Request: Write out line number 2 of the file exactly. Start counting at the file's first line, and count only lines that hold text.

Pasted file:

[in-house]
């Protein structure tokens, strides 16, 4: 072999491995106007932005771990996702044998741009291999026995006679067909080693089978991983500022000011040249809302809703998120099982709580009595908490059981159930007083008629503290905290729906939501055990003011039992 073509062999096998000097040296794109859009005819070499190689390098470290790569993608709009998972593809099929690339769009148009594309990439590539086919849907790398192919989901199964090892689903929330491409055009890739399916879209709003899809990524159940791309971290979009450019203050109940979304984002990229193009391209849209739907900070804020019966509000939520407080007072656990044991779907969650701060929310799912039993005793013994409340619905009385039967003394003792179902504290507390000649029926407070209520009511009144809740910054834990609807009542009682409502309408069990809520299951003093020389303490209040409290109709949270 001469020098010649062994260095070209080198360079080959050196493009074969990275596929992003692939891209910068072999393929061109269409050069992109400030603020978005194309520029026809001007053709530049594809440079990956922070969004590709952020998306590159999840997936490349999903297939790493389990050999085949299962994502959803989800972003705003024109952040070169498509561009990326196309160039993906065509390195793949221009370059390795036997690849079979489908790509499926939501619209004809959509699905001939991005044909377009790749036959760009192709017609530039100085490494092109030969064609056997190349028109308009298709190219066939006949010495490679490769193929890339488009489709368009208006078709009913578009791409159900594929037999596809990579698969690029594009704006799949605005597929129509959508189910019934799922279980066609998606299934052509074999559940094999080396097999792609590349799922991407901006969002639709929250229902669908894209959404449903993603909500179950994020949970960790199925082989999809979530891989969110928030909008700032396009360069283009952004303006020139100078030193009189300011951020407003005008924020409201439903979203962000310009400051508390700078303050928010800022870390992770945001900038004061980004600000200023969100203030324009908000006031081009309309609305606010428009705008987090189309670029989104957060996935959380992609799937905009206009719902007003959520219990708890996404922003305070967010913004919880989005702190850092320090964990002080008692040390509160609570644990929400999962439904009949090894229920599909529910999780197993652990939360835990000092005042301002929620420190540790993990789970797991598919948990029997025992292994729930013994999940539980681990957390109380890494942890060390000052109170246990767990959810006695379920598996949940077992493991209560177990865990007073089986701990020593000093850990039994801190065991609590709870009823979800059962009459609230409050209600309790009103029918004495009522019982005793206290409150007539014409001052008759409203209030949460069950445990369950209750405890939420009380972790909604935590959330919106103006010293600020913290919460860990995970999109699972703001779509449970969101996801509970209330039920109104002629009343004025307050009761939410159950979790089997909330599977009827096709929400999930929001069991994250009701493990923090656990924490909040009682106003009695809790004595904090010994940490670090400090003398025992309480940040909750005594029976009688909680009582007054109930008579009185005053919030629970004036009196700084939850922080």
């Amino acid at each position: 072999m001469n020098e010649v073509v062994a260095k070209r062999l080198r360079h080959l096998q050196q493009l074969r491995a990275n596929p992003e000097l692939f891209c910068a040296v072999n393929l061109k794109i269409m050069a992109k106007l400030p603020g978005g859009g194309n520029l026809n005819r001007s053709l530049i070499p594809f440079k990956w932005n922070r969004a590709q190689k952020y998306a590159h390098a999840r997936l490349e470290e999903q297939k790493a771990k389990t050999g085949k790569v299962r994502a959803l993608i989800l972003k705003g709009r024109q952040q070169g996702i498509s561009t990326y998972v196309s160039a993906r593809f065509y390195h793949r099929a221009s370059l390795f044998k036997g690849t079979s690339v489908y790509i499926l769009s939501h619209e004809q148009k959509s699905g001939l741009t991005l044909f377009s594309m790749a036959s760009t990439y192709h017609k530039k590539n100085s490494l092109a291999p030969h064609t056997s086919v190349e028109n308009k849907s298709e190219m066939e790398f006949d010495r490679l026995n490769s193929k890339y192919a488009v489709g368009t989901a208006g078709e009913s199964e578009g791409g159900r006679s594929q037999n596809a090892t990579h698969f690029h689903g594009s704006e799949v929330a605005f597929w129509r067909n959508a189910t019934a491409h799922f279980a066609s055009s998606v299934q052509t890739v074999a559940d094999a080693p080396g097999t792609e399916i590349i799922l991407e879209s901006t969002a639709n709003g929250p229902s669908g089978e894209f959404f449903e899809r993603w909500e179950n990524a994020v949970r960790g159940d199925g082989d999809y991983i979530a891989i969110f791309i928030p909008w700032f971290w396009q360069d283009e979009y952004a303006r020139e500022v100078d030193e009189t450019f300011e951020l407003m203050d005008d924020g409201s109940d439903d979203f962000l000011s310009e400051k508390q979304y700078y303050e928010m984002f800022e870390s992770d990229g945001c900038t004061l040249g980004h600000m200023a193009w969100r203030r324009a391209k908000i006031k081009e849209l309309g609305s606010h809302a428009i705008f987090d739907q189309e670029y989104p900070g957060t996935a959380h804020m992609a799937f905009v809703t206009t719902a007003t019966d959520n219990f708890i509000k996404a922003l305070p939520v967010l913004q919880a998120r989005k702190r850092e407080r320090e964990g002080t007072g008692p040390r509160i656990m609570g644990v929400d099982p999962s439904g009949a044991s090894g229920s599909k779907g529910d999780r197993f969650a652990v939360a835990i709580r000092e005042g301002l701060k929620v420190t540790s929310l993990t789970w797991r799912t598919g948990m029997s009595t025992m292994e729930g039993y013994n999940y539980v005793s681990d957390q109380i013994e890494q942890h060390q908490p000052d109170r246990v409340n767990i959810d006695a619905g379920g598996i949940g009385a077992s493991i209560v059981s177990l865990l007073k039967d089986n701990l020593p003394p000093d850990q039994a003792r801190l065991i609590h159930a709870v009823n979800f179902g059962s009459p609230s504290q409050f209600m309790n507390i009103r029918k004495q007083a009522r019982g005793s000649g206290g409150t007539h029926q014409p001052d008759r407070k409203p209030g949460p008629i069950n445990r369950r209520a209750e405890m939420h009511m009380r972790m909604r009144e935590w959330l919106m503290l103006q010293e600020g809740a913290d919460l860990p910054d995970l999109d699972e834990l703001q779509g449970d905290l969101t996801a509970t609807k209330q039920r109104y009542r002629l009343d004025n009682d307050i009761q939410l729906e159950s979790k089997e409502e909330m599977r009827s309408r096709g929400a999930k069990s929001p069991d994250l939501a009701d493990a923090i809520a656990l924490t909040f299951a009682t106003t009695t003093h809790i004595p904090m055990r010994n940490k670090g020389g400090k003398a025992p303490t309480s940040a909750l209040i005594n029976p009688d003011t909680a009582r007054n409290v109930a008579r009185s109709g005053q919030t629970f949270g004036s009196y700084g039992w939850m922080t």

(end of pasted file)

């Protein structure tokens, strides 16, 4: 072999491995106007932005771990996702044998741009291999026995006679067909080693089978991983500022000011040249809302809703998120099982709580009595908490059981159930007083008629503290905290729906939501055990003011039992 073509062999096998000097040296794109859009005819070499190689390098470290790569993608709009998972593809099929690339769009148009594309990439590539086919849907790398192919989901199964090892689903929330491409055009890739399916879209709003899809990524159940791309971290979009450019203050109940979304984002990229193009391209849209739907900070804020019966509000939520407080007072656990044991779907969650701060929310799912039993005793013994409340619905009385039967003394003792179902504290507390000649029926407070209520009511009144809740910054834990609807009542009682409502309408069990809520299951003093020389303490209040409290109709949270 001469020098010649062994260095070209080198360079080959050196493009074969990275596929992003692939891209910068072999393929061109269409050069992109400030603020978005194309520029026809001007053709530049594809440079990956922070969004590709952020998306590159999840997936490349999903297939790493389990050999085949299962994502959803989800972003705003024109952040070169498509561009990326196309160039993906065509390195793949221009370059390795036997690849079979489908790509499926939501619209004809959509699905001939991005044909377009790749036959760009192709017609530039100085490494092109030969064609056997190349028109308009298709190219066939006949010495490679490769193929890339488009489709368009208006078709009913578009791409159900594929037999596809990579698969690029594009704006799949605005597929129509959508189910019934799922279980066609998606299934052509074999559940094999080396097999792609590349799922991407901006969002639709929250229902669908894209959404449903993603909500179950994020949970960790199925082989999809979530891989969110928030909008700032396009360069283009952004303006020139100078030193009189300011951020407003005008924020409201439903979203962000310009400051508390700078303050928010800022870390992770945001900038004061980004600000200023969100203030324009908000006031081009309309609305606010428009705008987090189309670029989104957060996935959380992609799937905009206009719902007003959520219990708890996404922003305070967010913004919880989005702190850092320090964990002080008692040390509160609570644990929400999962439904009949090894229920599909529910999780197993652990939360835990000092005042301002929620420190540790993990789970797991598919948990029997025992292994729930013994999940539980681990957390109380890494942890060390000052109170246990767990959810006695379920598996949940077992493991209560177990865990007073089986701990020593000093850990039994801190065991609590709870009823979800059962009459609230409050209600309790009103029918004495009522019982005793206290409150007539014409001052008759409203209030949460069950445990369950209750405890939420009380972790909604935590959330919106103006010293600020913290919460860990995970999109699972703001779509449970969101996801509970209330039920109104002629009343004025307050009761939410159950979790089997909330599977009827096709929400999930929001069991994250009701493990923090656990924490909040009682106003009695809790004595904090010994940490670090400090003398025992309480940040909750005594029976009688909680009582007054109930008579009185005053919030629970004036009196700084939850922080």